|Type||Competed in Olympic Games|
|Full name||Antonio Deon•Tarver|
|Born||21 November 1968 in Orlando, Florida (USA)|
|Measurements||188 cm / 81 kg|
|Affiliations||Frontline Boxing Club|
Antonio Tarver starred in amateur boxing in 1995, winning the US Nationals, the Pan American Games, and the World Championships. It brought him to the 1996 Atlanta Olympics as a gold medal favorite but he lost there in the semi-finals to the Kazakh Vasily Zhirov and settled for a bronze medal.
Shortly after the Olympics, Tarver turned pro and had his first professional fight in February 1997, knocking out Joaquin García in the second round. This was a prelude to an almost 20-year career in which he won light-heavyweight and cruiserweight world titles under multiple organizations, including the WBA, WBC, IBF, and The Ring magazine titles, in addition to the IBO light heavyweight and cruiserweight titles.
In 2003 and 2004 Tarver fought several well-publicized bouts with former Olympian Roy Jones, Jr., losing the first fight by majority decision for the WBC light-heavyweight belt, but winning the re-match in a second-round knockout, to regain the WBC title and annex the WBA light-heavyweight crown. In 2005, Tarver won the rubber match by unanimous decision.
In 2004-05 Tarver also had two bally-hooed fights against IBF light-heavyweight champion Glen Johnson, although Johnson had been recently stripped of that title. Tarver lost by split decision in December 2004, but came back six months later to avenge that loss.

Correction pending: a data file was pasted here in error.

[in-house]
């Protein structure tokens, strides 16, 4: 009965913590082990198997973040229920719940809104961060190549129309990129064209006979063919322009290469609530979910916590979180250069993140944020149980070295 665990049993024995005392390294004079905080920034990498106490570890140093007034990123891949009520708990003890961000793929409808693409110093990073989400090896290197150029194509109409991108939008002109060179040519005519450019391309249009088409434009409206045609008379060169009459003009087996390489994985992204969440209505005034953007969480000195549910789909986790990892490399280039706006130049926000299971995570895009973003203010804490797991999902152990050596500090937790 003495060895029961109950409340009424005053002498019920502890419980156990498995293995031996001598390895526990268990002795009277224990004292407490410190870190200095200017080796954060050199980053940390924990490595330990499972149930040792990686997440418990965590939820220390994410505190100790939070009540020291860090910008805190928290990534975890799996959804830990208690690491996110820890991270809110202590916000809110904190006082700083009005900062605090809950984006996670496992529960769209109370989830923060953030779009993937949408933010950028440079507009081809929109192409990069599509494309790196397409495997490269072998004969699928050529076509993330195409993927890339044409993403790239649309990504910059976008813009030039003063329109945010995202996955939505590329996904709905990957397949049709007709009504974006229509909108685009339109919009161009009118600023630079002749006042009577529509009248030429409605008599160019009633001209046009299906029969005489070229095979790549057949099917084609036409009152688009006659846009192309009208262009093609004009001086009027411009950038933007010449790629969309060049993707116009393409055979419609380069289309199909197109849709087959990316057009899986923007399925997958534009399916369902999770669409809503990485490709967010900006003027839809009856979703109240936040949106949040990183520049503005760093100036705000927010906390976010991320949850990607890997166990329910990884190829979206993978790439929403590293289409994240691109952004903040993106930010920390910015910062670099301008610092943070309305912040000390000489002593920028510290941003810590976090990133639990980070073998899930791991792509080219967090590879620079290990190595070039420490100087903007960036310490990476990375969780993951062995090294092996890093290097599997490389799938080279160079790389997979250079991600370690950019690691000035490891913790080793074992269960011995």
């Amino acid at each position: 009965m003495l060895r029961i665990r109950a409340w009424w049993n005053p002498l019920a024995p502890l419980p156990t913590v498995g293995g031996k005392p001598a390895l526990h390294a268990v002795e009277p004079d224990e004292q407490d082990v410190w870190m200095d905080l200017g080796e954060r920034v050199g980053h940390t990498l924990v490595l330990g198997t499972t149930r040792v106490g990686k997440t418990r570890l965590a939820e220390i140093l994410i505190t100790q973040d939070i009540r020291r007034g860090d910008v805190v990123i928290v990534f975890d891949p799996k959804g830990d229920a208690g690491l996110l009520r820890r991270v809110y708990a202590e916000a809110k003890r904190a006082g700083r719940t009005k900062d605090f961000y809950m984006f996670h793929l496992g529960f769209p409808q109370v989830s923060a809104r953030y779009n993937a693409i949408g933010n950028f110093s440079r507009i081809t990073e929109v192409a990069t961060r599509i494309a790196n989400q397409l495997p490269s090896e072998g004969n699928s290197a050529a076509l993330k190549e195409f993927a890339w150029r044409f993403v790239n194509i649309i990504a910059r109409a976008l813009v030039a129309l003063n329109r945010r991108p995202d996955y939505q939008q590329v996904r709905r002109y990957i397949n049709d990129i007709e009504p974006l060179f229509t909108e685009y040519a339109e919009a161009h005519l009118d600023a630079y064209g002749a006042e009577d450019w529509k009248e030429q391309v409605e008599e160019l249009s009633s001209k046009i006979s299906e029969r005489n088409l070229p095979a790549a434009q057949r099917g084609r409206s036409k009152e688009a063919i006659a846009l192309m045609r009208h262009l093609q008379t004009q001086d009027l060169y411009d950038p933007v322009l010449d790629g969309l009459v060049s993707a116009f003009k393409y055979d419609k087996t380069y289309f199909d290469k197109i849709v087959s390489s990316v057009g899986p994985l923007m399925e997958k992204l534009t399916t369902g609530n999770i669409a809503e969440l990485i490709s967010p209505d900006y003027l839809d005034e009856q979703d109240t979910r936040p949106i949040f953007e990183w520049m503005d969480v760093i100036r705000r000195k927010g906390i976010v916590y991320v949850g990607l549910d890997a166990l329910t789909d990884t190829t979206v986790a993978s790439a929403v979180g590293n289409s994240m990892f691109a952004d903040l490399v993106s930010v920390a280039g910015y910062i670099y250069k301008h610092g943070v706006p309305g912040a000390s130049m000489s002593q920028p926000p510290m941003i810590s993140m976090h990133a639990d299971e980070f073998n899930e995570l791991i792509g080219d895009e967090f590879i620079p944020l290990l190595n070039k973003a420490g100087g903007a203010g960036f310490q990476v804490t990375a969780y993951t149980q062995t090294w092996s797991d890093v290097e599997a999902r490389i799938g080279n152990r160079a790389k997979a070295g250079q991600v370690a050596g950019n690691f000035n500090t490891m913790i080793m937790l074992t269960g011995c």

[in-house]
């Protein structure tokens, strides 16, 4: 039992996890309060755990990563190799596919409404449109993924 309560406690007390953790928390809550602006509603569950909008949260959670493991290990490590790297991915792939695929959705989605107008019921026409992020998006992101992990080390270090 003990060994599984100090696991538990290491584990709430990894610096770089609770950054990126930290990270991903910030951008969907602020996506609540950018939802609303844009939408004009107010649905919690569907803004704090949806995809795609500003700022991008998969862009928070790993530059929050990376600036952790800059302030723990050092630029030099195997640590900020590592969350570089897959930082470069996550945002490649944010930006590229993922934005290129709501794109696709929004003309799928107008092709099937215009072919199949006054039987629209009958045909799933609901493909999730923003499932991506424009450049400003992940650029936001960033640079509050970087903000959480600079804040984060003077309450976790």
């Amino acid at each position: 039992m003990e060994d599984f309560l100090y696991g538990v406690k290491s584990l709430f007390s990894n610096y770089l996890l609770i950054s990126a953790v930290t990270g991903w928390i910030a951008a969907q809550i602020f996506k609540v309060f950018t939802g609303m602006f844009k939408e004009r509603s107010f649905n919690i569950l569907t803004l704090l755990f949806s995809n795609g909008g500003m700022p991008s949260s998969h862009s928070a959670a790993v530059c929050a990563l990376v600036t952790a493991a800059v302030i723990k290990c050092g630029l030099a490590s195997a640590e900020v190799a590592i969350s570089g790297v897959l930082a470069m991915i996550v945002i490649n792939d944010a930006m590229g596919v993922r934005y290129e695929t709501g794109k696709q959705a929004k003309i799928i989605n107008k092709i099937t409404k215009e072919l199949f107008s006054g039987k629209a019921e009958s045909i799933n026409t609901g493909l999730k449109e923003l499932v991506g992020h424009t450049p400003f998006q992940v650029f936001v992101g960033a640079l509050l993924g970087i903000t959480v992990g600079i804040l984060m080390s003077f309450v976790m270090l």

Tarver’s other big bouts included a loss to Bernard Hopkins in June 2006, and two heavily promoted fights in 2008-09 in which Tarver lost both times to Chad Dawson. Tarver was, by then, in the twilight of his career. Tarver fought through 2011, although he had sporadic absences from the ring in the later 2000s, finishing with a professional record of 31 wins (22 by KO), 6 losses, and 1 draw.
Even while still fighting Tarver starred in the Rocky Balboa movie as Mason “The Line” Dixon. Near the end of his career, he had two controversial episodes of positive drug tests. After retiring Tarver spent some time as a boxing commentator for the US Showtime network on television.
|Games||Discipline (Sport)||Event||Status||Team||Pos||Representing||2nd NOC||As|
|1996 Summer Olympics||Boxing||Light-Heavyweight, Men||Olympic||=3||Bronze||USA||Antonio Tarver|